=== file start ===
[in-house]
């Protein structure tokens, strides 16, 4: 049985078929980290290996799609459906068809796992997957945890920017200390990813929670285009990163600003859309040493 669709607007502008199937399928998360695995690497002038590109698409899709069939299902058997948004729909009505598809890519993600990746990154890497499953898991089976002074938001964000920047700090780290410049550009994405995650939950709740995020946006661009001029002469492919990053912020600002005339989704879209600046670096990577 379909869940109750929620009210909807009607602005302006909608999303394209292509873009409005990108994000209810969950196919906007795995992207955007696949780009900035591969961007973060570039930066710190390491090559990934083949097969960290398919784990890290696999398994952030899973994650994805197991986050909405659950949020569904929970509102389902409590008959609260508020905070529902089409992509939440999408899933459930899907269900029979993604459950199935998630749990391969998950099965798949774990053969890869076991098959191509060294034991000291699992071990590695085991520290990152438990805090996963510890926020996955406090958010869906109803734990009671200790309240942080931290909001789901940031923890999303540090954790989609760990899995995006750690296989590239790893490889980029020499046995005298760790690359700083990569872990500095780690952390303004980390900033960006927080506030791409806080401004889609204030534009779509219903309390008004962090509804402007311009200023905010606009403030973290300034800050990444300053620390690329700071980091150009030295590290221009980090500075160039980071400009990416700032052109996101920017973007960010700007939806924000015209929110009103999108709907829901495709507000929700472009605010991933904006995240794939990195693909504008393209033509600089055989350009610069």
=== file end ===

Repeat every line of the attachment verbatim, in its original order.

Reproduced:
[in-house]
């Protein structure tokens, strides 16, 4: 049985078929980290290996799609459906068809796992997957945890920017200390990813929670285009990163600003859309040493 669709607007502008199937399928998360695995690497002038590109698409899709069939299902058997948004729909009505598809890519993600990746990154890497499953898991089976002074938001964000920047700090780290410049550009994405995650939950709740995020946006661009001029002469492919990053912020600002005339989704879209600046670096990577 379909869940109750929620009210909807009607602005302006909608999303394209292509873009409005990108994000209810969950196919906007795995992207955007696949780009900035591969961007973060570039930066710190390491090559990934083949097969960290398919784990890290696999398994952030899973994650994805197991986050909405659950949020569904929970509102389902409590008959609260508020905070529902089409992509939440999408899933459930899907269900029979993604459950199935998630749990391969998950099965798949774990053969890869076991098959191509060294034991000291699992071990590695085991520290990152438990805090996963510890926020996955406090958010869906109803734990009671200790309240942080931290909001789901940031923890999303540090954790989609760990899995995006750690296989590239790893490889980029020499046995005298760790690359700083990569872990500095780690952390303004980390900033960006927080506030791409806080401004889609204030534009779509219903309390008004962090509804402007311009200023905010606009403030973290300034800050990444300053620390690329700071980091150009030295590290221009980090500075160039980071400009990416700032052109996101920017973007960010700007939806924000015209929110009103999108709907829901495709507000929700472009605010991933904006995240794939990195693909504008393209033509600089055989350009610069």